Nationally, fans and media members know Washington State Cougars coach Mike Leach as the quirky mastermind of the Air Raid, liable to go off into the weeds on tangents about just about anything from dating to pirates. But we local fans who have watched him closely for the past seven years know him to be somewhat cantankerous and occasionally irascible. The rest of the country got a little window into that last weekend, after it was revealed he had sent text messages calling a Pac-12 executive a “coward.”
Even when things are going well (and they’ve gone well for most of the previous three seasons), Leach could always seem to find something to be grumpy about. That’s not a knock, by the way; that’s pretty standard fare for most leaders who are excellent at what they do. Failing to be satisfied is what allows them to continue to push their organization forward.
But the 2018 season — in which his team that was picked to finish fifth in its own division is now ranked 10th in the entire country, thanks to this weekend’s 41-38 victory over the Stanford Cardinal that moved them to 7-1 overall and into sole possession of first place in the Pac-12 North — has got even Leach feeling a little giddy.
Observe the first 10 seconds of Leach’s postgame news conference, in which coach is out here trying to crack jokes:
Leach definitely needs to work on his comedic timing, but the fact remains that this is the first time in his tenure that I actually believe that Leach is having a good time winning all these games. He might have been having a good time before, but this is the first time I remember him showing it outwardly, barely bothering to hide it.
Seriously, I’m pretty sure this is a smile:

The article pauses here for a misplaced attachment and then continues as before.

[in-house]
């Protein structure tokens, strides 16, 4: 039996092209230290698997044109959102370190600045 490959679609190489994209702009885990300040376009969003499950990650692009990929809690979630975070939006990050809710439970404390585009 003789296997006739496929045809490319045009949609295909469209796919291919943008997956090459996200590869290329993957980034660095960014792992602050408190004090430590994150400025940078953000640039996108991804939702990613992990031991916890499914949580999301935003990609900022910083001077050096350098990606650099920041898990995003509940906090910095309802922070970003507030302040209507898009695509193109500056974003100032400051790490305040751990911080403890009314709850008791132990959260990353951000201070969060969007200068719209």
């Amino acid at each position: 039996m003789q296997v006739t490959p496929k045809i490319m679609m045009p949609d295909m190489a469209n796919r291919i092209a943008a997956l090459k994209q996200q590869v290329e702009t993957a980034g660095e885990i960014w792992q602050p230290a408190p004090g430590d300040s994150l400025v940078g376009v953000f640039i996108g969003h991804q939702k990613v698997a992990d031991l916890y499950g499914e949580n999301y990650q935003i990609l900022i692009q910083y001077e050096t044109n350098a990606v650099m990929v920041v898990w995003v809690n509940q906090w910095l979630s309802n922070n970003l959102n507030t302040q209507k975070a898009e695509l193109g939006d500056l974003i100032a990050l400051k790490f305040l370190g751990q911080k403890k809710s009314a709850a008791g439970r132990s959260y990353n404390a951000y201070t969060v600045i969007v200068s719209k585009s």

As we’ve gotten deeper into this particular season, there’s been a noticeable loosening up with Leach, who can be combative with reporters even in the best of times. And I think that’s pretty revealing about what kind of team we’re rooting for this year.
Much of what a coach says in public isn’t for us — it’s for the guys in the locker room. So when Leach answers a specific question about game strategy with a general answer that goes something like “I thought our guys were trying to do too much, everyone just needs to focus on doing their job and the rest will take care of itself,” that’s (mostly) not him being obstinate, it’s (mostly) him continuing to coach.
Apparently, this particular group doesn’t need to be coached like that. Maybe they need subtle reminders (here’s to guessing a variation of that is what was said during those first half timeouts when Stanford was marching up and down the field), but for the most part, they don’t need to constantly be reminded to “be a team” and “do their job” and “be the most excited to play” — it appears they’ve got all that more or less nailed down.
Instead, Leach has chosen to go for affirmation. Like most of the foregoing, I have no actual data to back this up, but I don’t know that I’ve heard him say that he was “proud” of his team as much as he has this season. When you win seven of your first eight games, you obviously have a lot of opportunities to say that, but it seems like he’s making a point of it.
Example: In years past, I could imagine him spending much of his postgame news conference bemoaning the lackluster first half and emphasizing how much work there is to do going forward. On Saturday, he praised Stanford’s talent and then praised his team for its resiliency.
“I was proud of our guys for sticking in it,” Leach said after the game. “I think everybody for the Cougs would like to have the first half over, because we think we’re better than what we did in the first half ... but you just gotta stick in it. You never know what’s going to happen in a football game, especially tough and physical guys like them, but we felt like we could execute well, and our guys, sideline wise, we do a good job of sticking together and playing together, so I thought that was really strong for us.”
These guys have had to do a lot of sticking together in the last 10 months.
“We went through a lot of adversity, obviously, with Tyler’s passing, which everybody misses him, and I think that was tough on everybody,” Leach said, “but the best way to honor and glorify one of your friends and relatives is to reach your full potential.”